Ecole Polytechnique de Lausanne and the University of Oxford beat stiff competition at the regional heats to win a place at the Left Bank Cup Final at Château Lafite-Rothschild this June. See who they will face when they get there...

Nine universities battled it out at the Dorchester Hotel to secure a place at the Left Bank Bordeaux Cup 2016 final at Château Lafite-Rothschild on 17 June.

  • Scroll down to see the list of finalists so far

Old UK adversaries Oxford and Cambridge were joined by last year’s winner, Imperial College London Business School, along with the University of Saint Andrews and University of Edinburgh to pit their Bordeaux knowledge and tasting power against European rivals Copenhagen Business School, always a strong contestant, and HEC Lausanne and Ecole Polytechnique Federale de Lausanne.

Emmanuel Cruse, the grand maitre of The Commanderie du Bontemps for Médoc, Graves, Sauternes and Barsac, welcomed the students. He was dressed in flowing velvet robes and hat with a white crumpled top – to represent the egg white used in the production process.

General knowledge

The first part of the competition was general knowledge, consisting of 10 questions and a mixture of hard facts and Bordeaux trivia. Questions included:

  • What is the maximum yield allowed inside the Sauternes appellation? 15 hectolitres, 25 hectolitres, or 50 hectolitres (the answer is 25)
  • Which team from a Médoc Château won the Queen’s Cup (one of the leading polo tournament) in 2004? Labegorce, Giscours, or Lanessan (answer Labergorce).

Impressively, Oxford along with HEC Lausanne answered correctly, proving impeccable Bordeaux/polo research. Two points were awarded for each correct answer and at the end of the first round, Copenhagen Business School and Oxford University were tied for first place with 14 points a piece.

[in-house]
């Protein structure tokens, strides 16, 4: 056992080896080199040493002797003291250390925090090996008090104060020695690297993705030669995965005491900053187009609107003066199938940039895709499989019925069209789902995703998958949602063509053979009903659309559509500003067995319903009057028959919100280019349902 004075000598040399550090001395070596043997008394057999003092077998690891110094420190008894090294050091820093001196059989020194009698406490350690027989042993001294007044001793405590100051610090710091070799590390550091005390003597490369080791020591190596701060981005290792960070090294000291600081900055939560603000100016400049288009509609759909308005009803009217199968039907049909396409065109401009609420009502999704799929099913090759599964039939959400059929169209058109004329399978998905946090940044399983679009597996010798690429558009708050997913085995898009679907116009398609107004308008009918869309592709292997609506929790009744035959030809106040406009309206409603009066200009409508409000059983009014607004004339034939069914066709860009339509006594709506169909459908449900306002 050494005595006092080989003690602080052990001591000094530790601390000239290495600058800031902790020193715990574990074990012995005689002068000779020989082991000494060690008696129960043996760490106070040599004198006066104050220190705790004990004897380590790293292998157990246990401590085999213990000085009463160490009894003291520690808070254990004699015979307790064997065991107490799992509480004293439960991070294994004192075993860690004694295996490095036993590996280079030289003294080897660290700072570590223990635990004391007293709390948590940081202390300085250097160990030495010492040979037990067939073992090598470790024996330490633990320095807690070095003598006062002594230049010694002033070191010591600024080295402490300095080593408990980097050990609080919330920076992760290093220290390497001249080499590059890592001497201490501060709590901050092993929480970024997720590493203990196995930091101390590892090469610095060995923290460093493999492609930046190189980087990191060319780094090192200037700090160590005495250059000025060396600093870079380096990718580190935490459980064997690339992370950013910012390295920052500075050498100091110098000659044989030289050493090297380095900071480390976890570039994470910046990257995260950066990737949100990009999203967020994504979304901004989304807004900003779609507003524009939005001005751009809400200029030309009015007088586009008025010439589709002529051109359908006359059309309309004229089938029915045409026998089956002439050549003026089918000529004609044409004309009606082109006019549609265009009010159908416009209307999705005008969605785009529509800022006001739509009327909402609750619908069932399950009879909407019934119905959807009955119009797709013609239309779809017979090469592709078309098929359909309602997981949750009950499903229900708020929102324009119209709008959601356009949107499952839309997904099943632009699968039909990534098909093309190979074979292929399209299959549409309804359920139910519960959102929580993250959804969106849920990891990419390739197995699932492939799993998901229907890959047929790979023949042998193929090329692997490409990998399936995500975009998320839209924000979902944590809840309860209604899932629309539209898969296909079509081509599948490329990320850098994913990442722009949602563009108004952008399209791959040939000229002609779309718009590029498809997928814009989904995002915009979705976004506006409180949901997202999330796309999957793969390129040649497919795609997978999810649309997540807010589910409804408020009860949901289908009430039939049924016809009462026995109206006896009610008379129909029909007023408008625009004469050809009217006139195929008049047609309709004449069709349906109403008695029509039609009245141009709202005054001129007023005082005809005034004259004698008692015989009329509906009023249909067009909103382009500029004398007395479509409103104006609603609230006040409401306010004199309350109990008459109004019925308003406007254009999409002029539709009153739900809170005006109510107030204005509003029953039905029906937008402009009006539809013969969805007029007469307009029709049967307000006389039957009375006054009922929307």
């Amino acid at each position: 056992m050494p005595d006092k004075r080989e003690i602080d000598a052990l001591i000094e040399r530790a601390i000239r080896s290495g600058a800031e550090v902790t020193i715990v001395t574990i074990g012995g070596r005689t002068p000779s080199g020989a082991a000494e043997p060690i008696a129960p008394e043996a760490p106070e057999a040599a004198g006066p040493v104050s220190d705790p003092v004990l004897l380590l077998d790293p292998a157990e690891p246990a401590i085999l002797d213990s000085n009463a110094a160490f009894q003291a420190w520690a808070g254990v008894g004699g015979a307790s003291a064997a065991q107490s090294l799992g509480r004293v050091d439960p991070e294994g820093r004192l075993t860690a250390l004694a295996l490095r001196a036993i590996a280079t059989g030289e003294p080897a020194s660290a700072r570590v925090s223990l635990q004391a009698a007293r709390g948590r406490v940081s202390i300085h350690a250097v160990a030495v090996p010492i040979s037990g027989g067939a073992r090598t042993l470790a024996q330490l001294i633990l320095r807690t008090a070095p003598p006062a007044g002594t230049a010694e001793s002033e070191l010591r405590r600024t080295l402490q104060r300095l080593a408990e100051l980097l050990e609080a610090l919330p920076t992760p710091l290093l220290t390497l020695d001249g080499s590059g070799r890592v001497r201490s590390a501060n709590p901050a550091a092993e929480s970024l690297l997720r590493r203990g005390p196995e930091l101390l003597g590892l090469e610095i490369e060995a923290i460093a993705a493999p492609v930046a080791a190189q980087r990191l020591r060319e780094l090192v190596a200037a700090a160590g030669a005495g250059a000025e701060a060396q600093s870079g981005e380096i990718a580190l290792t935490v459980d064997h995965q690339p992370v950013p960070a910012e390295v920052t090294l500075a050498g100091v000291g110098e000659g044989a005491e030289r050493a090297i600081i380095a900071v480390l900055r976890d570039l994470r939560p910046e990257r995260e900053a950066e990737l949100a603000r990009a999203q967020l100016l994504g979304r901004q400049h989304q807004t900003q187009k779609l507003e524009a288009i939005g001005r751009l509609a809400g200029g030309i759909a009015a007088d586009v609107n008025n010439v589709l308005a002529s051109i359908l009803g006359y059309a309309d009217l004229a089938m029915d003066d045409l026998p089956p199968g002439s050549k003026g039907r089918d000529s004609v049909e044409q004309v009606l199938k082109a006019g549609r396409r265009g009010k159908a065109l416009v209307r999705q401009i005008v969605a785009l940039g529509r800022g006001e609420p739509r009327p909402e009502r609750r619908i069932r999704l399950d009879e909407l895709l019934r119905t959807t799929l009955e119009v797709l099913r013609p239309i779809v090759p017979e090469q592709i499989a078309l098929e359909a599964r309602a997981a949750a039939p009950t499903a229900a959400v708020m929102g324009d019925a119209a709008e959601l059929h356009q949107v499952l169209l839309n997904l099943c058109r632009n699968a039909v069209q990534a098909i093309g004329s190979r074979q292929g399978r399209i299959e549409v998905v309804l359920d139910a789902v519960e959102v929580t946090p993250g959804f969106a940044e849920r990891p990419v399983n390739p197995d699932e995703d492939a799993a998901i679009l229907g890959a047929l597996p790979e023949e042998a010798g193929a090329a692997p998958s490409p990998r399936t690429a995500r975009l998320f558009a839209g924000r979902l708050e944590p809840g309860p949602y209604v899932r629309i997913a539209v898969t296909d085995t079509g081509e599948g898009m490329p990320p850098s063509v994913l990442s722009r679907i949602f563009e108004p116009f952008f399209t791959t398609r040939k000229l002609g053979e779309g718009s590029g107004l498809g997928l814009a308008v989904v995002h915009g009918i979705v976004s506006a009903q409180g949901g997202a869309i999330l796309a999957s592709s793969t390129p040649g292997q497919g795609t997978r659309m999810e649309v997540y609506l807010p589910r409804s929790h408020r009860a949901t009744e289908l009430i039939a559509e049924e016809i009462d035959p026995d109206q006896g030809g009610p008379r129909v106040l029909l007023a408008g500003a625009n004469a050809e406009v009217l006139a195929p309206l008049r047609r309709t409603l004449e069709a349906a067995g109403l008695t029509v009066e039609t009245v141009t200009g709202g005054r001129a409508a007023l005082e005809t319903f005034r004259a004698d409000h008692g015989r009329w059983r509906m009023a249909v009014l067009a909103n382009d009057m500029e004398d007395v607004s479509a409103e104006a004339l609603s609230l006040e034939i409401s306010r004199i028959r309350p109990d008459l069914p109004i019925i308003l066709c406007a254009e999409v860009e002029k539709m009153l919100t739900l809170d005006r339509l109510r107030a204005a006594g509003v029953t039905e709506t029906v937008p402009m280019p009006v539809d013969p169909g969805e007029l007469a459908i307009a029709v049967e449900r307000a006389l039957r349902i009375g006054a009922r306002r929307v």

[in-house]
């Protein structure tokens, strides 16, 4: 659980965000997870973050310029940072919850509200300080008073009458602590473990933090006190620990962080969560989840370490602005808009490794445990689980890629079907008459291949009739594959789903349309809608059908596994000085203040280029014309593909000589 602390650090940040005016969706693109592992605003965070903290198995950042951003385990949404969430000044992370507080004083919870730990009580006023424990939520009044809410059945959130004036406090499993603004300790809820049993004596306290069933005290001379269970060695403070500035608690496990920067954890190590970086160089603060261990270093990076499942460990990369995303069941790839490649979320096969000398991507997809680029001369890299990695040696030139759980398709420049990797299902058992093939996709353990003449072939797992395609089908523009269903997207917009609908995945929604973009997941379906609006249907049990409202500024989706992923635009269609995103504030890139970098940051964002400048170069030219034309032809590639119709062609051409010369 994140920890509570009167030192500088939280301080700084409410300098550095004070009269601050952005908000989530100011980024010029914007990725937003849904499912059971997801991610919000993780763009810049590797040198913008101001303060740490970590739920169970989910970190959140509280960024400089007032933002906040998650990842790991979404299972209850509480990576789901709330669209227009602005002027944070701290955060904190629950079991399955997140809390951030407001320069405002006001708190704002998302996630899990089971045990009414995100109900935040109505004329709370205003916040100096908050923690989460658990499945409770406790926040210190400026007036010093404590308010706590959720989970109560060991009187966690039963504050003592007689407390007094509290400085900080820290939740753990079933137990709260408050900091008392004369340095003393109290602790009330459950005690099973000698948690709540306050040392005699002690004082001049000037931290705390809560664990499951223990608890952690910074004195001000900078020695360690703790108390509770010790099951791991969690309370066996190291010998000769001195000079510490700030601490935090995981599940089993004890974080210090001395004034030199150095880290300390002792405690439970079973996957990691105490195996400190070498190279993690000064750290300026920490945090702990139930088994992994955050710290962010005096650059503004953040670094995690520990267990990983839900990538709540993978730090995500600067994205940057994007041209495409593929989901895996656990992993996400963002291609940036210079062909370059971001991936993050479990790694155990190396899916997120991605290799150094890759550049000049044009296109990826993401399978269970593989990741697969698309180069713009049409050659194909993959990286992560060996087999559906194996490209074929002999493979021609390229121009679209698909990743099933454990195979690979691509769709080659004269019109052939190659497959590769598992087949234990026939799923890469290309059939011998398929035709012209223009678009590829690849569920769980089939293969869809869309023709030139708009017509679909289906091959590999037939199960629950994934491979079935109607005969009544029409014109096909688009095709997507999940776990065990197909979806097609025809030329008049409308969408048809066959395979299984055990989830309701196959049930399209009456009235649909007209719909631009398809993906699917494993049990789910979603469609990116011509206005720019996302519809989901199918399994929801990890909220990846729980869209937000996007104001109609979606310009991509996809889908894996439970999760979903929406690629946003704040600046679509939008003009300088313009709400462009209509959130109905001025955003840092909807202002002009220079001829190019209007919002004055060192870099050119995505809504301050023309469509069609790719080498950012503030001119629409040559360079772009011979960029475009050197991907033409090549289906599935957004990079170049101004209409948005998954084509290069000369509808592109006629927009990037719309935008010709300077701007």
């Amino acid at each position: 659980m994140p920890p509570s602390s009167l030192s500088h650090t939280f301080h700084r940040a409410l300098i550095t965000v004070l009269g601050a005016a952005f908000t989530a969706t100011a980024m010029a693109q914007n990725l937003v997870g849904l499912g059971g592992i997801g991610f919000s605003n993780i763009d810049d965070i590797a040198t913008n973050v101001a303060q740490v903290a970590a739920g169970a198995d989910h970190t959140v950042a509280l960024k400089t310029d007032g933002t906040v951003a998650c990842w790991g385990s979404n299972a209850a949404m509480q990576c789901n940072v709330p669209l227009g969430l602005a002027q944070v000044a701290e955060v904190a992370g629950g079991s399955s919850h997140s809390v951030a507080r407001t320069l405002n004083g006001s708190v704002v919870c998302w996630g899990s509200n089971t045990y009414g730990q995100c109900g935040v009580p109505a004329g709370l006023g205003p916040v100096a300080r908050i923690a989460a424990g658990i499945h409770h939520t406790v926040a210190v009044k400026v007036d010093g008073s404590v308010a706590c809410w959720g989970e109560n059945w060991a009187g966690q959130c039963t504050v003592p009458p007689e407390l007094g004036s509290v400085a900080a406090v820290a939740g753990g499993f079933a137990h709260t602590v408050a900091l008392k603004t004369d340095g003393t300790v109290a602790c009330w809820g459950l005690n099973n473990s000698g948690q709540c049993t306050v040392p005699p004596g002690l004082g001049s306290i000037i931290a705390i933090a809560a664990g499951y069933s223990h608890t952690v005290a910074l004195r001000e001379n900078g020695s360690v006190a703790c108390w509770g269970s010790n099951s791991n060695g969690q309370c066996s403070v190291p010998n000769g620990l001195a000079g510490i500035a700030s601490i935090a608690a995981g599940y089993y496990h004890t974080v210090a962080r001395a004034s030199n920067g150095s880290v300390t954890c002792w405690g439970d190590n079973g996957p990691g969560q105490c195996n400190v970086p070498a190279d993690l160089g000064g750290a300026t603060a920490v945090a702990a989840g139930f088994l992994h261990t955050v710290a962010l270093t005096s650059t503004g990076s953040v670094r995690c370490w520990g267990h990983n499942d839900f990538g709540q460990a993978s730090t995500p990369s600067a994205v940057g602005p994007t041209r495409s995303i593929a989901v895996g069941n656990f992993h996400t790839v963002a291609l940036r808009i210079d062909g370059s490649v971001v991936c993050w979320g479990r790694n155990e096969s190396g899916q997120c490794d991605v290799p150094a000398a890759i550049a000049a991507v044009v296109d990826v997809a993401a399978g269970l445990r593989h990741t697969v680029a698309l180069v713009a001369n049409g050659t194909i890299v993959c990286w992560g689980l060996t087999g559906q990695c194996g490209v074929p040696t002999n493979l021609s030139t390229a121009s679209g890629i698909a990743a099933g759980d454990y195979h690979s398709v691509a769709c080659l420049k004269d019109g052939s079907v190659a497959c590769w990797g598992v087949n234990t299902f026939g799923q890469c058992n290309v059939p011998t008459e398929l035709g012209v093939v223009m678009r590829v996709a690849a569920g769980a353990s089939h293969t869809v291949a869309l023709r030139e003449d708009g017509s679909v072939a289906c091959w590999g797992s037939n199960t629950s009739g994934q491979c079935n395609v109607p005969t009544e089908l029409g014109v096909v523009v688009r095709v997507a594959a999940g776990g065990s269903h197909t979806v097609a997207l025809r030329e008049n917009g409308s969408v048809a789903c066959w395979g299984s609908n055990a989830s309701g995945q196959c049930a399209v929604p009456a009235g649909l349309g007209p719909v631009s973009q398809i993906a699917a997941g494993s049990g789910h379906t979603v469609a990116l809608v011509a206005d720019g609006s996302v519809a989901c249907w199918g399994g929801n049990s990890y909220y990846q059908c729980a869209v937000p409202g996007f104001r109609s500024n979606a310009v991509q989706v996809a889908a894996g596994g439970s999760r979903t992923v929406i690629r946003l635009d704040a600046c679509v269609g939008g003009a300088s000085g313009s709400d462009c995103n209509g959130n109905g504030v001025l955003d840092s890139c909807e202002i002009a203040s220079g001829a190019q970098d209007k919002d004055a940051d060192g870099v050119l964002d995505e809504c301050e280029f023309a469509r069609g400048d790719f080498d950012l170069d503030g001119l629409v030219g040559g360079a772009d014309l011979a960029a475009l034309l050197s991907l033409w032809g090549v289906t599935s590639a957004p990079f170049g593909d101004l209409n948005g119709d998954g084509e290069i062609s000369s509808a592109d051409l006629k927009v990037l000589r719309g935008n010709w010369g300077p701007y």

Blind tasting

It is, however, always in the blind tasting section where the competition is won of lost, with up to 30 points available.

Two flights of three red wines were poured and the students had to decide on appellations and vintages. Concentration, furrowed brows, looks of intensity between the teams of three, was it Listrac or Haut-Médoc?

With one round to go, there were six teams who could win. Out came the Sauternes and Barsac and, like the Becher’s Brook fence in the Grand National, the wines threw five of the teams off their stride, not even a point on their score card.

Oxford, who were in a commanding lead with 30 points, remained on 30 and Ecole Polytechnique de Lausanne proved to be Sauternes’ experts, scoring 8 out of 10 points – bringing them level on 30 with Oxford.

Their tasting prowess meant they took first place and Oxford second, but neither team cared; they were on their way to the cellars of Château Lafite.

At the final, they will meet rivals from France, USA and Asia.

With high fives and phone calls home, the teams joined Emmanuel Cruse and other members of the jury for dinner along with the other competitors. One thing is certain, the Sauternes region will be seeing a lot of university students soon.

Other finalists in the Left Bank Bordeaux Cup 2016

  • Yale Law School, US
  • The Wharton School, US
  • Huaiying Normal University, China (debut in competition)
  • Hong Kong Baptist University

The French qualification round will take place on 11 May.